In their third decade of playing together (violist Marie Chilemme joined the ensemble in 2017) the members of the Quatuor Ébène continue to demonstrate on each occasion not only a remarkable tonal and dynamic cohesiveness but also their ability to bring a freshness of approach to even the most familiar works. There is no hint of blasé or routine in any phrase.

Quatuor Ébène
© Pete Checchia

The quartet started their Zankel Hall programme with Mozart’s String Quartet in G major, K387, the first of the series of six that he dedicated to Joseph Haydn. They offered a wonderfully balanced solution to the score’s oscillations between lightness and substantiality, learned complexity and homophonic straightforwardness. The Allegro’s development section was imbued with unexpected melancholy. Thematic material started by one instrument was finished by another with total transparency. The slow third movement had a serene, song-like quality, the dialogue between Pierre Colombet, first violin, and Raphaël Merlin (cello) alternatively sounding joyful and mysterious. The amazing Finale with its double fugato themes (the first one foreshadowing the music of the much later “Jupiter” Symphony) was far from an arid contrapuntal exercise, but full of chromatic colouring and energy.

In a few words prefacing Shostakovich’s String Quartet no. 8 in C minor, Merlin talked about dedicating the performance “to the victims of the war” and admitted that the Quatuor Ébène had never played the piece before their current tour. One could have never guessed it by just observing the self-confidence with which they rendered this masterpiece, which was composed in Dresden in just three days. Initially considered a reference to the horrors of the Second World War, it is now seen as a personal statement of such power that it transcends individual agony to address human despair in general. Navigating from one shade of black to another, the four interpreters imbued their performance with almost unbearable intensity, the omnipresent tonal ambiguities forcefully conveying the gloomy uncertainties of life and death. Every repetition of the four notes D-S-C-H signature became more and more obsessive. References to the composer’s previous works – the opening of the First Symphony, the Second Piano Trio, the First Cello Concerto, the last act of Lady Macbeth of Mtsensk – were clearly underlined as was the pervasive presence of another quite sinister cyclic theme, heard in multiple disguises, from the subject of the unyielding fugato in the second movement to a background funeral-like march.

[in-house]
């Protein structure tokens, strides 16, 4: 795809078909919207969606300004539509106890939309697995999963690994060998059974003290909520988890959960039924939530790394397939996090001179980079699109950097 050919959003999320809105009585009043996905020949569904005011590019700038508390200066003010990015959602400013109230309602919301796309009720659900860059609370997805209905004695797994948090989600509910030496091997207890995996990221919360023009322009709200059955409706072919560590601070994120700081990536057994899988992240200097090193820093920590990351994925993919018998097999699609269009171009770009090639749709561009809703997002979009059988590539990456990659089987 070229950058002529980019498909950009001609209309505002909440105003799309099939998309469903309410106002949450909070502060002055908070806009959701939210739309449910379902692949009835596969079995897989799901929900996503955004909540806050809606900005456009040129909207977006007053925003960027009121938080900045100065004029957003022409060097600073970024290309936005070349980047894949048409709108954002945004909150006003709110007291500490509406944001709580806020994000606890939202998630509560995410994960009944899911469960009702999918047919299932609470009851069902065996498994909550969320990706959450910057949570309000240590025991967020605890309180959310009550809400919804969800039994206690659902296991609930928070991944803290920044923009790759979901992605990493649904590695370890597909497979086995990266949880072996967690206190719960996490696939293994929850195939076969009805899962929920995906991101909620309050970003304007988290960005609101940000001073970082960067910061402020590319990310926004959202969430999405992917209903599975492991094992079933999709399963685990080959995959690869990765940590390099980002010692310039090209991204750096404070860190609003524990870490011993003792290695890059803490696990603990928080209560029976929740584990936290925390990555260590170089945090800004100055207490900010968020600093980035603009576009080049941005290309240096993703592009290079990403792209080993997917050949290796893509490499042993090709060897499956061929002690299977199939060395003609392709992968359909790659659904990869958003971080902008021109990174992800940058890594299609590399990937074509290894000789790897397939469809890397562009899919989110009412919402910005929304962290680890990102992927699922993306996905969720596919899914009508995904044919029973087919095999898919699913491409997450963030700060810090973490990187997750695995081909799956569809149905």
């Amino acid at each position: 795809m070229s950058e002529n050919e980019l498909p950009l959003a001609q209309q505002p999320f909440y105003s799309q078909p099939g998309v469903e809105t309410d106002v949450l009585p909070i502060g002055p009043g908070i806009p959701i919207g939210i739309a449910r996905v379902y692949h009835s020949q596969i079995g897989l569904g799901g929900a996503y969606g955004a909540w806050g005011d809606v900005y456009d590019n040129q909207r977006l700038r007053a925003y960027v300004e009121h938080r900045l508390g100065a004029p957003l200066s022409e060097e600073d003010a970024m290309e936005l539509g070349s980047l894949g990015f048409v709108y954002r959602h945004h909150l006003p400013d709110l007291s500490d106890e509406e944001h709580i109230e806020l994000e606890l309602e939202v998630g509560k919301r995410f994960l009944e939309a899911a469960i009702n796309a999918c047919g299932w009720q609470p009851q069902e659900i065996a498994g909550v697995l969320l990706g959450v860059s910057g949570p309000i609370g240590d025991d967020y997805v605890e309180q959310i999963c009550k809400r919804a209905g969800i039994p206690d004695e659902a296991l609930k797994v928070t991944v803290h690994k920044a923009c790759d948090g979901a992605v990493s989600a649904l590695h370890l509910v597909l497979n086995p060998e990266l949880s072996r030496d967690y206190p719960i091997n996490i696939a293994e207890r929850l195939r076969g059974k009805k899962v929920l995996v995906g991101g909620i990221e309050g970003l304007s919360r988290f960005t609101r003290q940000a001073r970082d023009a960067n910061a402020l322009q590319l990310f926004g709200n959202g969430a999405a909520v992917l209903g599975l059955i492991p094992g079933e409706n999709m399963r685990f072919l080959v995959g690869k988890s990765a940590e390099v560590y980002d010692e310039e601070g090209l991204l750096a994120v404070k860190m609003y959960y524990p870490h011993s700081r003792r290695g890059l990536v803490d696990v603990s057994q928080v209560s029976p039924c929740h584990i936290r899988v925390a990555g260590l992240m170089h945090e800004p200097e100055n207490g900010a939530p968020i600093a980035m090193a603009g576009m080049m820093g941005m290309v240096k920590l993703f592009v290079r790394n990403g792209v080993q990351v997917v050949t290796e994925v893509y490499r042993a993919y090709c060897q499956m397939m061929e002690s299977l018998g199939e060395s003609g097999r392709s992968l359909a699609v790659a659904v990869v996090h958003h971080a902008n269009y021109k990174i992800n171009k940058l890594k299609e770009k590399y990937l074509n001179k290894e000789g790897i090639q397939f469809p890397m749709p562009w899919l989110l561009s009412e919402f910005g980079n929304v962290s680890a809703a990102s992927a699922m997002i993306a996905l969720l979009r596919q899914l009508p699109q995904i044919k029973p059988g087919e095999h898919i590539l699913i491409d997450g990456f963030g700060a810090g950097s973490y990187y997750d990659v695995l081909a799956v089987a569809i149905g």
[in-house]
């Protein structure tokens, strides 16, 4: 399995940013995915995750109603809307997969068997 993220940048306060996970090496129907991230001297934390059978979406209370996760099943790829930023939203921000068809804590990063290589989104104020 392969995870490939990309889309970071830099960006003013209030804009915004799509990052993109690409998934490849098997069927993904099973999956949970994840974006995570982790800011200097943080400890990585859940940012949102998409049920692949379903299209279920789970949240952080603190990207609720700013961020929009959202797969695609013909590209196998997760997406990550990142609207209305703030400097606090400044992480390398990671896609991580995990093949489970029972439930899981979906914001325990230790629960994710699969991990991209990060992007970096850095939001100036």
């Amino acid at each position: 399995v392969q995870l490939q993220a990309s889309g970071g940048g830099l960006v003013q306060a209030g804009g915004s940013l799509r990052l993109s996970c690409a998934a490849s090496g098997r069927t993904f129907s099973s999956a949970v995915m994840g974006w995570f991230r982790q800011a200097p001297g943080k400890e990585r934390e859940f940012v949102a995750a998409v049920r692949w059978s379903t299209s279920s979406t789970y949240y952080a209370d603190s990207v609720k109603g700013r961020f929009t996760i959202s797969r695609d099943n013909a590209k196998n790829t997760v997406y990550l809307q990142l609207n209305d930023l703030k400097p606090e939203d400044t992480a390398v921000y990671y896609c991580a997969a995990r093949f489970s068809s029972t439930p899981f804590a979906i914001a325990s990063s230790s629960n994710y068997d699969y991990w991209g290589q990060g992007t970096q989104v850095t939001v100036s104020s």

Quatuor Ébène
© Pete Checchia

Interestingly enough, the Ébènes explicitly avoided playing their programme in chronological order, deciding to end the evening with Schumann’s somewhat unassuming String Quartet in F major, Op.41 no.2 (conceived, as the earlier heard Mozart opus, when both composers were enmeshed in studying Haydn’s innovations) and not with Shostakovich’s eerie Eighth. Featuring Merlin’s mellifluous cello, hitting high points in the rendition of the A flat major variations and the brief and funny little Trio, this performance was placed under the sign of charm rather than drama. One could barely perceive any hints of the darkness that would later swallow Schumann’s mind and music. Devoid of blackness, the music still had the smoothness and elegance of an ebony surface. 

*****